Andy Kavoori, a professor of telecommunications, has released Digital Media Criticism, an introductory text about media criticism-the act of interpreting and making sense of a range of new media texts that are used on a daily basis. The book offers a critical language and a methodological template for interrogating and analyzing the complex texts of digital media.
Individual chapters connect key methods of media criticism-genre, auteur, cultural/ideological and ethnographic-with digital culture. Case studies of social media, user-generated content, cell phones and video games are provided and include everything from downloading ring tones and making new (Facebook) friends, to creating an avatar, texting and opening a window on RL (real-life).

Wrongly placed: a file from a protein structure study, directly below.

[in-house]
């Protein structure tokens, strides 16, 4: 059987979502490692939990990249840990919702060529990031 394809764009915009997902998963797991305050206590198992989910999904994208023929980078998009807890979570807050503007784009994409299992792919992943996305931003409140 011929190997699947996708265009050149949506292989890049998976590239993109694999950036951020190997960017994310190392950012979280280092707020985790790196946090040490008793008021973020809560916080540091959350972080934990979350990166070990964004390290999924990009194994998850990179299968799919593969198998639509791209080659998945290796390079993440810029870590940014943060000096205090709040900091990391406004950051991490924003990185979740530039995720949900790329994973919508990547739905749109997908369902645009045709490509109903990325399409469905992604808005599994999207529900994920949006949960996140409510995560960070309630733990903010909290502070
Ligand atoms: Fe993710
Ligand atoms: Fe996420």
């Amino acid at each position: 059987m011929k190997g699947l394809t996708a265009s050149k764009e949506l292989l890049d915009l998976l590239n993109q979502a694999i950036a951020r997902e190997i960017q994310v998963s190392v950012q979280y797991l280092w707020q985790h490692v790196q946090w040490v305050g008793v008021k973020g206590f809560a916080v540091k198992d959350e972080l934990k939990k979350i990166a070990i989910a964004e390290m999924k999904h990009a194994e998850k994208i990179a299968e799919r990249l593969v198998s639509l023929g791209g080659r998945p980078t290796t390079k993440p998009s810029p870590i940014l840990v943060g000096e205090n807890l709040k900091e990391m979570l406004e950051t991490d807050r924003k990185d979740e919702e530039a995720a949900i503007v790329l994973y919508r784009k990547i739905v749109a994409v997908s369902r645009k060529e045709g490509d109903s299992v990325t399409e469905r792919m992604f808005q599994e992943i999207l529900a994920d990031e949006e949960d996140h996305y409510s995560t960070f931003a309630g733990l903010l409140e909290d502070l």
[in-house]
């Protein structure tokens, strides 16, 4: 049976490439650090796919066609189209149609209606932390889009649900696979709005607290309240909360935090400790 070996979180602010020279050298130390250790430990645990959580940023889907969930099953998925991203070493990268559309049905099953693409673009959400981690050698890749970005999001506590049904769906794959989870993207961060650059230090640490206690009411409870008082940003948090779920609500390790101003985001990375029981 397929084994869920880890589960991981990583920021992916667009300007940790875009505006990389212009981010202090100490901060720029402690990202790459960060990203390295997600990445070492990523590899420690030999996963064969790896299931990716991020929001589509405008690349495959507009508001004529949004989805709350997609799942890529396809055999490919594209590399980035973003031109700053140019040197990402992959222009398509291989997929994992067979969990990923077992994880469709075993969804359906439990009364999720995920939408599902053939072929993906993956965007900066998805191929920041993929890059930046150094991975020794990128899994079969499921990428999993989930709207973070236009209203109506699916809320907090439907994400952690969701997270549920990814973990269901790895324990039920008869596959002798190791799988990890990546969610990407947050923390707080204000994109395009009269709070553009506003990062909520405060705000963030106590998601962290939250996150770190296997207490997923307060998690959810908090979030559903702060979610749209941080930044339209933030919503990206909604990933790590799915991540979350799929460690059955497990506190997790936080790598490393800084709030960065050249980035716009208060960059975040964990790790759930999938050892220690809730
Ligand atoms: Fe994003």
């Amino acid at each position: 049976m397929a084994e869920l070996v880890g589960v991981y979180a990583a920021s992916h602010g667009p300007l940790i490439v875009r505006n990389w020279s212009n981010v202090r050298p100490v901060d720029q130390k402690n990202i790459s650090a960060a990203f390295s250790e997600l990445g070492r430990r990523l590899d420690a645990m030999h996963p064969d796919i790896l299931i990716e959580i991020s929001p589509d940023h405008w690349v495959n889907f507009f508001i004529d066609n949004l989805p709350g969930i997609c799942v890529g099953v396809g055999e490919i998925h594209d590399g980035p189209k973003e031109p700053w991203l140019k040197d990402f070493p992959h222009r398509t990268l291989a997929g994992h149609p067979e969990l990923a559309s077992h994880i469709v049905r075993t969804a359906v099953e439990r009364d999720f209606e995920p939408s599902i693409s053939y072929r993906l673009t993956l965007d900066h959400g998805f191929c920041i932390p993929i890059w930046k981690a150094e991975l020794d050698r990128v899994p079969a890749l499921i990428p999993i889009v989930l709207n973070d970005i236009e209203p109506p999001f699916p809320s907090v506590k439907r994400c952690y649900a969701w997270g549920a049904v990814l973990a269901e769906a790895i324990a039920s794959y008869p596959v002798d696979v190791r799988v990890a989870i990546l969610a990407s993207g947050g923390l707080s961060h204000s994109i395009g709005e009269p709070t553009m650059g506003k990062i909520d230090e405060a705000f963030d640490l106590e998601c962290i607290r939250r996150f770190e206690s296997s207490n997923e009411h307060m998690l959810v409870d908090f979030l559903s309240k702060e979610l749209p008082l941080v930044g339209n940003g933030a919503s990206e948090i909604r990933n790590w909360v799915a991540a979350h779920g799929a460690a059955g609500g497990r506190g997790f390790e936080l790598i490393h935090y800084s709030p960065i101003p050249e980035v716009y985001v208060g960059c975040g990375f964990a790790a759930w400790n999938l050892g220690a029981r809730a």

The book looks at the possibilities and limits of the digital age for creators, consumers and distributors of content. It will be useful to undergraduates studying media criticism, digital culture and communication, and media literacy, and is written to invite them into a conversation about the culture of the digital age.
Kavoori has written and/or edited eight books on communication and culture. He has been a consultant for NewsCorporation, CNN International, Living Media and the Discovery Channel.